THE marriage of controversial businessman Geoffrey Edelsten and his reality TV show wife was apparently not so bedazzling earlier this year when the pair wrestled during an argument, a court has heard.
Giving evidence at a civil trial over action he is taking in the Victorian Supreme Court against an American woman he met on the internet, Dr Edelsten testified that he and his wife, Brynne, had separated for about four weeks in March after an argument that had turned physical.
''Brynne had taken my mobile phone and when I asked for it back she refused. We had a wrestle and she went out on the balcony for a cigarette and called her lawyer, who told her to call police,'' Mr Edelsten told the court yesterday.
Asked what his marriage was like at the time, Dr Edelsten replied: ''Strained.''
The court heard that while he and his wife were separated he had previously met New Jersey woman Stacy da Silva on sugardaddyforme.com during a business trip to the United States.
But details of the 69-year-old doctor's dealings with Ms da Silva have been suppressed and remain the subject of a court injunction order he is seeking so they remain confidential.
He told Justice David Beach: ''I'm embarrassed about personal matters being retained in front of anyone else … I regret that this is my only course of remedy.''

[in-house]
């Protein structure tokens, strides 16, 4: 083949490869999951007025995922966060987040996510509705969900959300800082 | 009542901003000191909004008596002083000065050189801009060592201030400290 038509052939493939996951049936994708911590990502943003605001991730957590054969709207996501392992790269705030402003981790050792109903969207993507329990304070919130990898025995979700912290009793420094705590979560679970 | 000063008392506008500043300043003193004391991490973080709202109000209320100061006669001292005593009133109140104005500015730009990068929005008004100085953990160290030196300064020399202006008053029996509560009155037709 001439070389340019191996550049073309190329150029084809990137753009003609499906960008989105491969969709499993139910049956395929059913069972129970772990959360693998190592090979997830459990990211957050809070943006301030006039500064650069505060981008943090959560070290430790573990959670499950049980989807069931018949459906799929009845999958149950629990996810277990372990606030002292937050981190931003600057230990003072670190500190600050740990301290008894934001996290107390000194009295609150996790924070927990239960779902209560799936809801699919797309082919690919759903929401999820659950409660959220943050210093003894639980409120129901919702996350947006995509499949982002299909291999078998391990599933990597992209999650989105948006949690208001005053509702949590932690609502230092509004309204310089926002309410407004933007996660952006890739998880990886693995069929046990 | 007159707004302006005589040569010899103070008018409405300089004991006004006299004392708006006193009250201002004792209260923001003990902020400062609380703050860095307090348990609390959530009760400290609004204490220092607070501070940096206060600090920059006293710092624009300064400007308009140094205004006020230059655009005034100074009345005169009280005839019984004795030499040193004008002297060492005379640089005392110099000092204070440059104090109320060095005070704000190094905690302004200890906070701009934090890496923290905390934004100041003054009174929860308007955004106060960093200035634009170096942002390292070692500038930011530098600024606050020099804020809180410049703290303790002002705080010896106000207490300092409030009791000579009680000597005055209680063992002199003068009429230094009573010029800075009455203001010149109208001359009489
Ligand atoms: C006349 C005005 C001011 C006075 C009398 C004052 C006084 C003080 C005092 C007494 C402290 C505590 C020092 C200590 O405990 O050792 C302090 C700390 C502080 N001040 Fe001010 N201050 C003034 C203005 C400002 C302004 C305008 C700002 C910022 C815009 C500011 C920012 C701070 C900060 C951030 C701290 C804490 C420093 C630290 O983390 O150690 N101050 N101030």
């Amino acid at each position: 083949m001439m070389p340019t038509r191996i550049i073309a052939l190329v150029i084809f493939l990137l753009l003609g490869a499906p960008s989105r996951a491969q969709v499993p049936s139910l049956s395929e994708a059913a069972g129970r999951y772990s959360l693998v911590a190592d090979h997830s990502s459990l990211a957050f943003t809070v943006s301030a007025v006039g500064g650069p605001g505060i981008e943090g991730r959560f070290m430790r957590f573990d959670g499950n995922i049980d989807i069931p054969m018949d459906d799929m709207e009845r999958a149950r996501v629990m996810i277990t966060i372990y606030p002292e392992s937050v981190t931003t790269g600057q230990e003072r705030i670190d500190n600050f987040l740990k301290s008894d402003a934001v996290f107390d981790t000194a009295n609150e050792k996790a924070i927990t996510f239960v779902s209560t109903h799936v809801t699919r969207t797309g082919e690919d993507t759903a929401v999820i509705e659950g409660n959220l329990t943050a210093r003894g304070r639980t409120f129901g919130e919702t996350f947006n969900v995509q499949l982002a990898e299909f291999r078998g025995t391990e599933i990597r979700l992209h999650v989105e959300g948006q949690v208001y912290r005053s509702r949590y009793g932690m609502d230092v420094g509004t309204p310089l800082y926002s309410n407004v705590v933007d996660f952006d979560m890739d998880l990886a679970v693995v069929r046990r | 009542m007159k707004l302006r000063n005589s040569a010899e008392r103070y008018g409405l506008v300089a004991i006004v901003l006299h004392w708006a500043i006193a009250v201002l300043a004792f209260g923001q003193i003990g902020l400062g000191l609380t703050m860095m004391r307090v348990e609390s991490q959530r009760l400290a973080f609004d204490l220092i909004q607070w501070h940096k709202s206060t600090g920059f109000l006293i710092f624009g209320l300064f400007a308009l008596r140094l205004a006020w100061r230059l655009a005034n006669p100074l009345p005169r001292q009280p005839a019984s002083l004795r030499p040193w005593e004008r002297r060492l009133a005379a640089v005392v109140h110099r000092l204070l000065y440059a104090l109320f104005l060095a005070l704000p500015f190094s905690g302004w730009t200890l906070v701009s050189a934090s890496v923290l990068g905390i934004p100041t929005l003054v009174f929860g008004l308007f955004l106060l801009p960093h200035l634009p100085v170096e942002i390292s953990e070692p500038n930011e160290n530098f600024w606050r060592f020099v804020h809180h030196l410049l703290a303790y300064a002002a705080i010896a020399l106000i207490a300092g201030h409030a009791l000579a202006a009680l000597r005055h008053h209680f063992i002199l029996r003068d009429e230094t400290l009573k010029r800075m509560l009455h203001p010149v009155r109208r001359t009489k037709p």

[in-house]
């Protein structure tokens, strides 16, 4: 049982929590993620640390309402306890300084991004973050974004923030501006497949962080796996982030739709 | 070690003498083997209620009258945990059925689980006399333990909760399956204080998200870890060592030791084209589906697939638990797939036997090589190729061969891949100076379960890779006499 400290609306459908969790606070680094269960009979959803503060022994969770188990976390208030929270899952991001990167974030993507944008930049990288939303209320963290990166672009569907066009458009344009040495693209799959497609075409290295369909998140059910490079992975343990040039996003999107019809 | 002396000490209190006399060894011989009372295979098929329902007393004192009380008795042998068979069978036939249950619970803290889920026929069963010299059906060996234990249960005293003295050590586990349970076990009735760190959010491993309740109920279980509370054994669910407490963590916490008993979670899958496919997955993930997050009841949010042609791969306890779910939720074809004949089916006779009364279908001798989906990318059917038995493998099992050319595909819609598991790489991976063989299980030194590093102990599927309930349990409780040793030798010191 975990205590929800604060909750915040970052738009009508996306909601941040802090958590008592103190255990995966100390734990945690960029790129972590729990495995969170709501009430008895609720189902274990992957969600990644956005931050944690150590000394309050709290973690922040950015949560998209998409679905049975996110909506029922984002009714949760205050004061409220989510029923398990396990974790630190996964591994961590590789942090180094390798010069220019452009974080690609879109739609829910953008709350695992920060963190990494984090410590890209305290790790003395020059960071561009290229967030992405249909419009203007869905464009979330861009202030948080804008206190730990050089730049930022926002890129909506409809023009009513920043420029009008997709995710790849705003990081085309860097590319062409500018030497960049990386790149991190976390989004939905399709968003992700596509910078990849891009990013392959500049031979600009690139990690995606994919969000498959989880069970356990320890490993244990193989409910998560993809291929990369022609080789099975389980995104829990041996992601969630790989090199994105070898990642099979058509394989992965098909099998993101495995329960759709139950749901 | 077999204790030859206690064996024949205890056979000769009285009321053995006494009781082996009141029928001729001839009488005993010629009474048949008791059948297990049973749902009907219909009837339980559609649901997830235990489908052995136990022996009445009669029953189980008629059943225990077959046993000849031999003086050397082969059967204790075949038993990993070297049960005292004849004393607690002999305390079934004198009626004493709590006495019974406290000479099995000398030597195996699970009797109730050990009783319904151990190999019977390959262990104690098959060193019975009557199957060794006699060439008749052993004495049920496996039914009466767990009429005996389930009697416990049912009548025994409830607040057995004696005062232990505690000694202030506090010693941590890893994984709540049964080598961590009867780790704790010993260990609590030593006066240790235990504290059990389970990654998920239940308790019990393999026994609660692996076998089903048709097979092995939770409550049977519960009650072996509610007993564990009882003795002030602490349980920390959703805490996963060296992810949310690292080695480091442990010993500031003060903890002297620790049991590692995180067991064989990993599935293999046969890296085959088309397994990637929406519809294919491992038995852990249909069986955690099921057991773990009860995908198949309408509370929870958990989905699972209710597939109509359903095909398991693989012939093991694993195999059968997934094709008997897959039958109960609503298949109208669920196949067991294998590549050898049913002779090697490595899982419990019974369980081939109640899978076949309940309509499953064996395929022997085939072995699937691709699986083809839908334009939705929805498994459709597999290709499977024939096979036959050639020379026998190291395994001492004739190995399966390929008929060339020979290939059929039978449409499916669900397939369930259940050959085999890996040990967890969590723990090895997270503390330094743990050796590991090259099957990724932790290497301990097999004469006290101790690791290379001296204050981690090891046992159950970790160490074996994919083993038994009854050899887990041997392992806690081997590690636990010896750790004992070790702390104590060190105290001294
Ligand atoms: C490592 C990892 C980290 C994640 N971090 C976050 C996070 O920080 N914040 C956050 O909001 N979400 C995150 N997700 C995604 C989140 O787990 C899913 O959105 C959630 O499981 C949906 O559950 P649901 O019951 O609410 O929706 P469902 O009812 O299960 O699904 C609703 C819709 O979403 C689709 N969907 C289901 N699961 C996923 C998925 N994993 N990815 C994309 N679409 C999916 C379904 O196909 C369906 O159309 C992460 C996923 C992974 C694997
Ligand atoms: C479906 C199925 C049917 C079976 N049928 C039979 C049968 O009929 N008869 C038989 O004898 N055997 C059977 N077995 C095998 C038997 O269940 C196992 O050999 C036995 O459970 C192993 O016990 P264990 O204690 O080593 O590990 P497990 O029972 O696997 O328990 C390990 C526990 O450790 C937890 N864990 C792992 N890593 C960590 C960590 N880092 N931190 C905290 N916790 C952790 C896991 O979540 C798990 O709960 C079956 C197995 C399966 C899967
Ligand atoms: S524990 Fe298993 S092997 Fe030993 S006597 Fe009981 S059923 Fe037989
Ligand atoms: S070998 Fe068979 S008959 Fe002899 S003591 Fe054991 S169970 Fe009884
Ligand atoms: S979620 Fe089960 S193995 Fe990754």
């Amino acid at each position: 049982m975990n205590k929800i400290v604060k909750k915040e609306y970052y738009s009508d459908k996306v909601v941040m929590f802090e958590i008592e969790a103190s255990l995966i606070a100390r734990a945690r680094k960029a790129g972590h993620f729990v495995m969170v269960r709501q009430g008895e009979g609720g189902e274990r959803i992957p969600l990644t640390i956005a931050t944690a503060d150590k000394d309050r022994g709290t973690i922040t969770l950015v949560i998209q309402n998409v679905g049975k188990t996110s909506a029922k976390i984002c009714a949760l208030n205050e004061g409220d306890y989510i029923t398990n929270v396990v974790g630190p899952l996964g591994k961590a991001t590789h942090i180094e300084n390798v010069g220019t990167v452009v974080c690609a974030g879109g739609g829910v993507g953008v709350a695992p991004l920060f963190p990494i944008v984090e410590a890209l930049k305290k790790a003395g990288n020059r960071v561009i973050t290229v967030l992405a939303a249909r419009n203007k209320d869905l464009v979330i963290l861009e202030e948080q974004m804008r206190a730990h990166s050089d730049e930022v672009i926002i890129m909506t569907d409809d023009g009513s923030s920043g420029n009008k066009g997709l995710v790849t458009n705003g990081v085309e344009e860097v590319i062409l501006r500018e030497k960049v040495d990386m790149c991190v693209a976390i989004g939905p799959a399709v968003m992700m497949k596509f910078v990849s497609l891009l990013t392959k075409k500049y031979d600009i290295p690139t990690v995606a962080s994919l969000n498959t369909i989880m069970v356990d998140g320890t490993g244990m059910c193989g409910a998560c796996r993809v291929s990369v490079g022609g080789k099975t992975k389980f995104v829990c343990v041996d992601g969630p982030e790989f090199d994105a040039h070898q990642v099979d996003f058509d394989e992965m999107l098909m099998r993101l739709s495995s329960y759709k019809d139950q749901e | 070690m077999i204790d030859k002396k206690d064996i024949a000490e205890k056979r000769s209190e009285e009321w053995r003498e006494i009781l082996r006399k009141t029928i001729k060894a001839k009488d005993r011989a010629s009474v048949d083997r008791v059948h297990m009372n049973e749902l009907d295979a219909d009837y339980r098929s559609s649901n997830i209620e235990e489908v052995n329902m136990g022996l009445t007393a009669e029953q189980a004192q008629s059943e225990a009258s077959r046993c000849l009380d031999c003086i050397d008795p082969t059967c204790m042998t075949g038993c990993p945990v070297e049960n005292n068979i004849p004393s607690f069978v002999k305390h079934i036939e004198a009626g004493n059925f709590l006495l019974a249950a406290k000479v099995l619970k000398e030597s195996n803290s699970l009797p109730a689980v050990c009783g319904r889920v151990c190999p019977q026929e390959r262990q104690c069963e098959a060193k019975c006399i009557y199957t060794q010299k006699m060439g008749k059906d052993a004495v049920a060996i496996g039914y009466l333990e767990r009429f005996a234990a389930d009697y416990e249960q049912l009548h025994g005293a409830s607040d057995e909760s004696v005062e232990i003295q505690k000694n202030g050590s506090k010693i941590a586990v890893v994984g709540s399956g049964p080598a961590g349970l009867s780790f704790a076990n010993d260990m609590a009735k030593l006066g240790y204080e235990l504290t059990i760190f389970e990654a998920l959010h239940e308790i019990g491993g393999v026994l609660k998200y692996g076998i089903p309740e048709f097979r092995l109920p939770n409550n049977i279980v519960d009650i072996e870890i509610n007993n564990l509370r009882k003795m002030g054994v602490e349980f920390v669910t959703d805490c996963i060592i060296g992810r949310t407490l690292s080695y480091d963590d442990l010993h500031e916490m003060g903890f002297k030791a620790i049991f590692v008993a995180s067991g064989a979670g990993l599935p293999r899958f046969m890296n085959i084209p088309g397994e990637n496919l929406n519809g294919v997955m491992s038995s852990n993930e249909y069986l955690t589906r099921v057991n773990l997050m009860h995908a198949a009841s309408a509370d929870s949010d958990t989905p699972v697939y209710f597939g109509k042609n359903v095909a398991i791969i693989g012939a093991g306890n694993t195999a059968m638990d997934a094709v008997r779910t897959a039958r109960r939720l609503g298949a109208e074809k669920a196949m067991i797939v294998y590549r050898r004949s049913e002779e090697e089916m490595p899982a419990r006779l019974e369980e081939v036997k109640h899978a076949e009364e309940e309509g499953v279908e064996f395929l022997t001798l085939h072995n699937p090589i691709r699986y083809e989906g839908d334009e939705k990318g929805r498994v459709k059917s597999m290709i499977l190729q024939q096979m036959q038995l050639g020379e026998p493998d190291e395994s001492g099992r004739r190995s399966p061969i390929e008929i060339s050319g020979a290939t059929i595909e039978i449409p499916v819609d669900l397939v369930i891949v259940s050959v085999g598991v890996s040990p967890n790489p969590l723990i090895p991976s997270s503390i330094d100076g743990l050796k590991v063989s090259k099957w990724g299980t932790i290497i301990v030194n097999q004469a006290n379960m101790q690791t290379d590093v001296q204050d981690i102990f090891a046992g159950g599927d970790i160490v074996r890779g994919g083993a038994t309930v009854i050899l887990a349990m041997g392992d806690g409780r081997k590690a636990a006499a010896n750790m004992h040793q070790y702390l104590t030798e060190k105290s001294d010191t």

The court heard Dr Edelsten told his 29-year-old wife about his dealings with Ms da Silva once they had ''well and truly made up''.
Ms Edelsten is expected to give evidence about a phone call the court heard she made to Ms da Silva, ordering her to leave her husband alone. ''She told her what she thought of her and that she was a tramp and to stop contacting her husband,'' Mr Edelsten said, adding that he and his wife were in San Diego when the call was made.
During his testimony, the court heard he had been the victim of extortion during the 1980s, for which the person responsible had been jailed and fined. He also said he woke every day at 2.30am and started work at 3am, because he had practised medicine for 25 years and was often delivering babies at all hours of the night, so working odd hours had become habit.
The trial continues.